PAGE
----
“In Order to form a more perfect Union, establish Justice, insure domestic Tranquility, provide for the common defence, promote the general Welfare, and secure the Blessings of Liberty to ourselves and our Posterity.”
This preamble to the U.S. Constitution declares the promise of America.
But for American women, the promise has been willfully delayed. The Founding Fathers granted citizens’ rights only to property-owning white males. Over the years, constitutional amendments gradually extended rights to others, including, after the Civil War, to former slaves — but excluded the female half of that population.
Having won the right to vote, women began a campaign for full equality under the law in 1923, when Alice Paul wrote the first Equal Rights Amendment. The ERA was introduced in every session of Congress until it finally passed Congress in 1972 and went to the states for ratification. However, the preamble required a seven-year deadline, which Congress later extended to 1982 — a total of only 10 years.
To put an amendment into the Constitution, three-fourths of the states (38) must ratify it. When the deadline was reached, 35 states had ratified. Fifteen states refused to do so, including North Carolina.
In 1992, a major development occurred that affects the ERA’s status: An amendment concerning congressional pay raises was incorporated into the Constitution after 203 years. As a consequence, the deadline for ERA ratification is rendered irrelevant. Furthermore, mention of the ERA deadline is in the amendment’s preamble, not its actual text. Now women have the best chance in 30 years to win constitutional equality.
Some argue that laws outlawing sex discrimination already exist. But a law is only as strong as the next General Assembly and the next Congress. A stark instance occurred in 2012, when the Wisconsin Legislature repealed that state’s equal pay law. Another is that Title IX, the federal law promising equality for women and girls in education (including school athletics) has been under siege for years. That law (and many others) banning sex discrimination can be overturned by a simple majority in lawmaking bodies.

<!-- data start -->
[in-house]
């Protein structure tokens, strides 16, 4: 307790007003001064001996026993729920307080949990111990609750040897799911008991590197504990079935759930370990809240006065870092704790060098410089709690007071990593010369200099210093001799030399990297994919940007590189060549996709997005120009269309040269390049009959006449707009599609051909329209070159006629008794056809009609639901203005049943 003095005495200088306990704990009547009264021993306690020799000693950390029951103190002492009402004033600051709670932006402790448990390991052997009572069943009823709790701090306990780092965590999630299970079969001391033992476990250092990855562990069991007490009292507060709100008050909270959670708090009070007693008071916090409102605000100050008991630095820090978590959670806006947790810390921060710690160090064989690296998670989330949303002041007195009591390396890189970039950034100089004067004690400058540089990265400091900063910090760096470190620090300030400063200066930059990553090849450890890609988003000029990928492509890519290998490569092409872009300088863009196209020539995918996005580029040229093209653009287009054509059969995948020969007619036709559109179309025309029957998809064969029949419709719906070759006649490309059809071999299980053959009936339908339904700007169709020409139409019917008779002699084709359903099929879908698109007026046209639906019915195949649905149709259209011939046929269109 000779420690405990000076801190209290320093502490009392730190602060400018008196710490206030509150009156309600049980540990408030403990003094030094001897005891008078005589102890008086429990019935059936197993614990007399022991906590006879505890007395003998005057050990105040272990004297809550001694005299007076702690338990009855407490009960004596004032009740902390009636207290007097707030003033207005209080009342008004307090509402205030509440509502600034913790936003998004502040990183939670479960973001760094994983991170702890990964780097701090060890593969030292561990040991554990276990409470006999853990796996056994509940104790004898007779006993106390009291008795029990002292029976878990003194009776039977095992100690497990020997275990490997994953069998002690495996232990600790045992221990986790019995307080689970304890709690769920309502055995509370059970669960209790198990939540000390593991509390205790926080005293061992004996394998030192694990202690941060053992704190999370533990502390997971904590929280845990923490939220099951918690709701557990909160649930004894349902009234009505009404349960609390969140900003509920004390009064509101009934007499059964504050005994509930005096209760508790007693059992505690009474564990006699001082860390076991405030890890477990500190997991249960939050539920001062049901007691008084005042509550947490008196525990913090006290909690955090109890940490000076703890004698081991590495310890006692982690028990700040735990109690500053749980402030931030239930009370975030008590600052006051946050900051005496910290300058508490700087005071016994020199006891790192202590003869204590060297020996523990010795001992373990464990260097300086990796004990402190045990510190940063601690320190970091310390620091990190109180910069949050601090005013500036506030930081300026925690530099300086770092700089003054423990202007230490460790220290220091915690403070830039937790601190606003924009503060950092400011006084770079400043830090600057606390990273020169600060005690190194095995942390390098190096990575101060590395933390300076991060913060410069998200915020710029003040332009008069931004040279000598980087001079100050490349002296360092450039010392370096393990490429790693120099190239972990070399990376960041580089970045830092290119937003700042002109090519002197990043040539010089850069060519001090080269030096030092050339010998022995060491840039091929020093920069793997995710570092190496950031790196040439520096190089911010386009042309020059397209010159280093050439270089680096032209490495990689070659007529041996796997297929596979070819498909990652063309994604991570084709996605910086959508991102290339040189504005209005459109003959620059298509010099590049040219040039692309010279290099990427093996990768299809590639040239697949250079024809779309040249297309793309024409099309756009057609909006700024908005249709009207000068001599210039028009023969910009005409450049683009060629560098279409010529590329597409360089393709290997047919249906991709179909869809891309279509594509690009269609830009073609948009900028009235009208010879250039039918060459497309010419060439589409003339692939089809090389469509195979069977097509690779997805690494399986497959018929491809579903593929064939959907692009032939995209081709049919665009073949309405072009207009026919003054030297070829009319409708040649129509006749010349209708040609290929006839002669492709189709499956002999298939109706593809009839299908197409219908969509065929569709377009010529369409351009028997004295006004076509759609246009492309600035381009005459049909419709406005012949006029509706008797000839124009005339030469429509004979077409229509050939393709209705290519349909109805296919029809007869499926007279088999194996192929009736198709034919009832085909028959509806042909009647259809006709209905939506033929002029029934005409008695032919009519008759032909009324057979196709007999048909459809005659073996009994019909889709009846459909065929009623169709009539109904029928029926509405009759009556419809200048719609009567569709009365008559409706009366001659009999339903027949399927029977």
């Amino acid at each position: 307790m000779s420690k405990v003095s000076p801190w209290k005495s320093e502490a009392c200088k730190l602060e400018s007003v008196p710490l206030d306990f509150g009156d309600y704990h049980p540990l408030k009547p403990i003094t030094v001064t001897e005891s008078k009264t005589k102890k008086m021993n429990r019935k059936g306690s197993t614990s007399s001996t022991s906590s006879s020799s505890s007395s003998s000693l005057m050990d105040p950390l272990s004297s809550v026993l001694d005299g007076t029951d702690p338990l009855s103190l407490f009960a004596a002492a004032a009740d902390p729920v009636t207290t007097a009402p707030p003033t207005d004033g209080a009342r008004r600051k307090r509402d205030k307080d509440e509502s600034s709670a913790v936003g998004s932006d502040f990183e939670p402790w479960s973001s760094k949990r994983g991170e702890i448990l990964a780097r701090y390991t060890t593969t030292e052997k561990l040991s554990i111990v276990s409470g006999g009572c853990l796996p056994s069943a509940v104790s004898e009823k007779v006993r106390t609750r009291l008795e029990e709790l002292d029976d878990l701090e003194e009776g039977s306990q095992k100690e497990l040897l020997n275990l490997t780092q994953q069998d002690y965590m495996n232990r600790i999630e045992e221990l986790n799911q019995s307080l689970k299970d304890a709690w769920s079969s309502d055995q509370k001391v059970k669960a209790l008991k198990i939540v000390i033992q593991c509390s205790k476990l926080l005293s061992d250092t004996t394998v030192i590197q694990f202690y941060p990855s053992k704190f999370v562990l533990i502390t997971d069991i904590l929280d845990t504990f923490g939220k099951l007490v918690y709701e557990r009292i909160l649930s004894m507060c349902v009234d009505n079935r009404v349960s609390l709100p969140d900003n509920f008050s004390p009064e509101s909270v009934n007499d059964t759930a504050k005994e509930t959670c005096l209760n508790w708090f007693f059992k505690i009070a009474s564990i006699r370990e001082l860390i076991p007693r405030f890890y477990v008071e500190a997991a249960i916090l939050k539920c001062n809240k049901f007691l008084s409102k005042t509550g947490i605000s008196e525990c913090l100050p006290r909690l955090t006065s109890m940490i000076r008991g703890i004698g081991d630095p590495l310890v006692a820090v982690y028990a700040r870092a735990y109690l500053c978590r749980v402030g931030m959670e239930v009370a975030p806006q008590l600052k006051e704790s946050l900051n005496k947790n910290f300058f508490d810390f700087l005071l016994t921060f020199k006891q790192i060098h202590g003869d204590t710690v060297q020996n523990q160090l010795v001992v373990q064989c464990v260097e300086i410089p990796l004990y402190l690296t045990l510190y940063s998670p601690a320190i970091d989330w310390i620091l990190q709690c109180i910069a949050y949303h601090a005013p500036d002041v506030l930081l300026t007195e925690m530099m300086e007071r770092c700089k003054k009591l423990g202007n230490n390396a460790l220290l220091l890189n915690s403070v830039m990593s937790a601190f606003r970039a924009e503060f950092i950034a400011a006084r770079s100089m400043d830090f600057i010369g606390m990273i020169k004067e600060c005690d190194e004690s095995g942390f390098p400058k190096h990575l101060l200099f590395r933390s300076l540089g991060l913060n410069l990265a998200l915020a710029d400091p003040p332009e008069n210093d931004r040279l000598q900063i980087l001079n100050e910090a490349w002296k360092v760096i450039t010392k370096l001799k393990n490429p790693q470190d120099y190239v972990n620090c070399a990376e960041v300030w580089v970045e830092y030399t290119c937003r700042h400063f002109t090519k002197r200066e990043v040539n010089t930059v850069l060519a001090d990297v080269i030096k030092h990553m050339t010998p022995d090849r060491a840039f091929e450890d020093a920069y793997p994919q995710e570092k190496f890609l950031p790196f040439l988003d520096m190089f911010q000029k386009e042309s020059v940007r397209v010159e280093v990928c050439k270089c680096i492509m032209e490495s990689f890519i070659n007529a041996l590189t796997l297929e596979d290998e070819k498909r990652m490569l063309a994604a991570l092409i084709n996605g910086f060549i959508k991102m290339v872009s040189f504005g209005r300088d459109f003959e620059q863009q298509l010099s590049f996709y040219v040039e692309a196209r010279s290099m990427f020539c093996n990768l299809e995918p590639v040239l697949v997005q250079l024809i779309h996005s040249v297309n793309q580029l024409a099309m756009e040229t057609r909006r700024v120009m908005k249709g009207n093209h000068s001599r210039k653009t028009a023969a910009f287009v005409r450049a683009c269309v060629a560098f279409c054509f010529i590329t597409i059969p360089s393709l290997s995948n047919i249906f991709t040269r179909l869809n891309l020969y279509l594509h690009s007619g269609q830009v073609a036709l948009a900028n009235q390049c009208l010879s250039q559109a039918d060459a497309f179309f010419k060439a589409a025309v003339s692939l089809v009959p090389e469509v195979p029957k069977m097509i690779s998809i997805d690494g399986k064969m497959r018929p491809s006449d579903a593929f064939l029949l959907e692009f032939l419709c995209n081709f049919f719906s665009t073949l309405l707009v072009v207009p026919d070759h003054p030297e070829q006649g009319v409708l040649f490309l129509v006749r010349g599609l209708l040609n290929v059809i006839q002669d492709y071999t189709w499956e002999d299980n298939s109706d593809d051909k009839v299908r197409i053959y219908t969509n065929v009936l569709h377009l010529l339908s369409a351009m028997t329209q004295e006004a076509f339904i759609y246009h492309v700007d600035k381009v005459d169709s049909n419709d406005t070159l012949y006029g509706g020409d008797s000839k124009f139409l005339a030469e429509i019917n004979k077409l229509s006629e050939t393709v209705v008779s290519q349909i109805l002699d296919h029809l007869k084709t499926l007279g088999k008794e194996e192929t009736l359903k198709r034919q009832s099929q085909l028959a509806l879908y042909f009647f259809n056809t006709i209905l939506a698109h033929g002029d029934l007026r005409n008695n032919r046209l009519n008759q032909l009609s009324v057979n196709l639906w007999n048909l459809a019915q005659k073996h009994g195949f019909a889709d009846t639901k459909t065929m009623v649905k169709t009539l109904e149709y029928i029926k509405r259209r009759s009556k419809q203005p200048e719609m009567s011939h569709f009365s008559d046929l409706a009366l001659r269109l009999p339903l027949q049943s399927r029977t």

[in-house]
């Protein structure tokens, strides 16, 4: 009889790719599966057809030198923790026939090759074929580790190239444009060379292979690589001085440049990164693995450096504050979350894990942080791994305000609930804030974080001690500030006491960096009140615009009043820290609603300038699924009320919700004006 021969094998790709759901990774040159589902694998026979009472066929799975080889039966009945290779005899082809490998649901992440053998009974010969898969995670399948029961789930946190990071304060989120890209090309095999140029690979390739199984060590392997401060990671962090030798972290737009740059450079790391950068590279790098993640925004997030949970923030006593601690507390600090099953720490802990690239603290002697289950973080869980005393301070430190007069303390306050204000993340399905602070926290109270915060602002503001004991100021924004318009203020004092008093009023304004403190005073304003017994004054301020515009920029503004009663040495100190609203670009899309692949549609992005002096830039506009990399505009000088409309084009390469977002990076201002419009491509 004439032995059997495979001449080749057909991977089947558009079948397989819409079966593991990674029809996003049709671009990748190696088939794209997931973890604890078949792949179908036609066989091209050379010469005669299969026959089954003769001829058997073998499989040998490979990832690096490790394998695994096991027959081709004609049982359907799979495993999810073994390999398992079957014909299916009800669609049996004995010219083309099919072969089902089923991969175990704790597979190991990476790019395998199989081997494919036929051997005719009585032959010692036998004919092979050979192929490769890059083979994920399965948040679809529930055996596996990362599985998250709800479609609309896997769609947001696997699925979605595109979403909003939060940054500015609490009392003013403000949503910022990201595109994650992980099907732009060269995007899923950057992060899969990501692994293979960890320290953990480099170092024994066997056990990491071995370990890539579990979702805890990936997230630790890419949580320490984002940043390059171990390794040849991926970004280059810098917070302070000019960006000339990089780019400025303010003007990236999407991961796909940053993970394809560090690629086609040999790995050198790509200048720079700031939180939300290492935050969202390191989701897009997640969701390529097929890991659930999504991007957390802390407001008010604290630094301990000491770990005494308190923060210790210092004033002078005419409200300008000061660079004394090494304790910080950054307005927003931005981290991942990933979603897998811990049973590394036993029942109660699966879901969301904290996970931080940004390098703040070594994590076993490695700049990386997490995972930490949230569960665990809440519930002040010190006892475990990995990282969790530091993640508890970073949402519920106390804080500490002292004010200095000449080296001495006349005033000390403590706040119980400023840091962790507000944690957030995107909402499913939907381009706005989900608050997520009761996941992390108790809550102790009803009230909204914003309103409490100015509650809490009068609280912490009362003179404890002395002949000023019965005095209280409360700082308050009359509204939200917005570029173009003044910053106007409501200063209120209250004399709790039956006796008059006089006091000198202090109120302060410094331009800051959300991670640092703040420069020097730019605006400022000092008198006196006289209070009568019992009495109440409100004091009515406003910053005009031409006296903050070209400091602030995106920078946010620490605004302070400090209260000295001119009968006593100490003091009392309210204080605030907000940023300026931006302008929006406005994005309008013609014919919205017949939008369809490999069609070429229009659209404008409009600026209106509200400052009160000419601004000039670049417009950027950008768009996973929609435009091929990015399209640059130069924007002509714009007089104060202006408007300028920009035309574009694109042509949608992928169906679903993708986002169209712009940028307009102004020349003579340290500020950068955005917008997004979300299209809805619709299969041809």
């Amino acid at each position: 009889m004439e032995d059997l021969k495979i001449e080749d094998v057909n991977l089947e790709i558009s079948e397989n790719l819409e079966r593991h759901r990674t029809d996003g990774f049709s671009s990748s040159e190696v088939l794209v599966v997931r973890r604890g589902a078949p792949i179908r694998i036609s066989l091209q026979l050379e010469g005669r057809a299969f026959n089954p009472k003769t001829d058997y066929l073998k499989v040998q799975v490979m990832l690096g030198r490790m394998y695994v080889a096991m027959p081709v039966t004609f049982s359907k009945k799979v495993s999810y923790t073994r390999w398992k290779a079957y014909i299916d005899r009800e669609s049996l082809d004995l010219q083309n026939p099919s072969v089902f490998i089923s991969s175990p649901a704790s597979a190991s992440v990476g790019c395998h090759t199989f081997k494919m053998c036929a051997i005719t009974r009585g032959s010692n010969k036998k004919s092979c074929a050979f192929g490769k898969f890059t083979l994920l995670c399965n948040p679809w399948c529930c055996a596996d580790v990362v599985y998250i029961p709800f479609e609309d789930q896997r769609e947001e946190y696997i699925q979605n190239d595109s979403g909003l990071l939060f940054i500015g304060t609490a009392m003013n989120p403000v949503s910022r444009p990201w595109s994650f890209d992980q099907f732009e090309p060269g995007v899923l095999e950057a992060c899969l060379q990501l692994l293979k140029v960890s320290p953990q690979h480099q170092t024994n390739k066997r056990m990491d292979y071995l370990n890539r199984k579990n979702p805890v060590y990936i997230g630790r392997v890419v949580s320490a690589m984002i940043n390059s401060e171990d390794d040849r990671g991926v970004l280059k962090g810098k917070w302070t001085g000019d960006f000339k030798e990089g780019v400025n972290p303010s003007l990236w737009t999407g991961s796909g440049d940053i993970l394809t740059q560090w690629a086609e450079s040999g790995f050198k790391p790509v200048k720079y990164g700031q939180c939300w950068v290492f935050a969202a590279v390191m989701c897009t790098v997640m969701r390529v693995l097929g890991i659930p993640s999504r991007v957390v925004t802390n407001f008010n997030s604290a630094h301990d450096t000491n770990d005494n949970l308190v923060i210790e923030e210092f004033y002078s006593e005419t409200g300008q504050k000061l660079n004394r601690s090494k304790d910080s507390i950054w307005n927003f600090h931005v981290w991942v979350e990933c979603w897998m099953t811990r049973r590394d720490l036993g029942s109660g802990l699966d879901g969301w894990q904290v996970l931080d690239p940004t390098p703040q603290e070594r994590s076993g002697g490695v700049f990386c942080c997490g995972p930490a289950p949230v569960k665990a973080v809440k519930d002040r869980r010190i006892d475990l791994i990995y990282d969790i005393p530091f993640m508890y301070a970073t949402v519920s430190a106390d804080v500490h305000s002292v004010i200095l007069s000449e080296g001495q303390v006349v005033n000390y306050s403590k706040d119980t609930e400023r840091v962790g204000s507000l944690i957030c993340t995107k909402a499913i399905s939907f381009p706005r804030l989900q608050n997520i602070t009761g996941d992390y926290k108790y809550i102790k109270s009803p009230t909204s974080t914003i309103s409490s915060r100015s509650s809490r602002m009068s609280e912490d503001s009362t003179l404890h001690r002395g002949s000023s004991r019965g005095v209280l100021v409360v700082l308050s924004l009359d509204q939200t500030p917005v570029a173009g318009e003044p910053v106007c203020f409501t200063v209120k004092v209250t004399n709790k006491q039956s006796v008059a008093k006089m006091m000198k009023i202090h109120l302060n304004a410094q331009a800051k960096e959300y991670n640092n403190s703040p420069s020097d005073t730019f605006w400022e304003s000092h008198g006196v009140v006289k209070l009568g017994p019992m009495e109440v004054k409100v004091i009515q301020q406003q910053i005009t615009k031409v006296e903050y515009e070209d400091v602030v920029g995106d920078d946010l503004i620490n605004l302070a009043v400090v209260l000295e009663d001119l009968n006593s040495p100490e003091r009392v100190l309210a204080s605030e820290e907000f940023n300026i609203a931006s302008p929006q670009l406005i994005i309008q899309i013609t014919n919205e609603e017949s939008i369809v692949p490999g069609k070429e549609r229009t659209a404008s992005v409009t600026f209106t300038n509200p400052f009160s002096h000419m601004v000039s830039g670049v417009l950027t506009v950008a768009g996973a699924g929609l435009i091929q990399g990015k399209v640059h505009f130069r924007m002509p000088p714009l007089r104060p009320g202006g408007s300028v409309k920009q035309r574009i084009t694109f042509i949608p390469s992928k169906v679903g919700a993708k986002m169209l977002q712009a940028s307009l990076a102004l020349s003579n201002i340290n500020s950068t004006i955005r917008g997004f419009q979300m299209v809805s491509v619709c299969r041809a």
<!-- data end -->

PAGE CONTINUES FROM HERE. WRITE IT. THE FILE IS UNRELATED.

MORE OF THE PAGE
Would anyone really want to turn back the clock on women’s advancement? Ask the members of Congress who have tried to weaken Title IX … who opposed the Violence Against Women Act … the Fair Pensions Act … and the Paycheck Fairness Act … who voted to pay for Viagra for servicemen but oppose funding for family planning and contraception.
While laws disproportionately affecting women can be challenged in court, no constitutional guarantee protects women. Bedrock constitutional protection against gender inequities is needed. Once the ERA becomes part of the Constitution, victims of sex discrimination will be able to challenge and overturn discriminatory federal, state, and local laws and their implementation.
Some people claim that women already enjoy equal rights under the 14th Amendment, but most sex discrimination cases brought before the Supreme Court on this basis have lost. Justice Antonin Scalia has made it painfully clear:“Certainly, the Constitution does not require discrimination on the basis of sex. The only issue is whether it prohibits it. It doesn’t.”
ERA advocates are now pursuing the “three-state strategy” and are working to persuade three more states to ratify the amendment. The alternative is a start-over proposal, which has been introduced in Congress for the past 30 years and has gotten nowhere. Congress should remove the deadline and require only three more states to ratify the ERA. To clarify the issue, SJR 15 by Senators Ben Cardin (D-Md.) and Mark Kirk (R-Ill.) eliminates the deadline, which many legal scholars think does not really apply anyway. The measure already has 34 cosponsors, including Senator Kay Hagan. A companion measure in the House, HJR 43, has 104 cosponsors.
Jennifer MacLeod, a longtime women’s equality leader, passionately advocates that the ERA must become part of the Constitution because “we need to move beyond the struggle for it. We need to affirm the spirit and free the energies of women and men who have spent countless hours, years, and even lifetimes working for this basic human right of equal constitutional protection. When we can redirect that energy and those resources to work on the many other challenges we face in common, we will truly have fulfilled the vision of suffragist leader and ERA author Alice Paul.”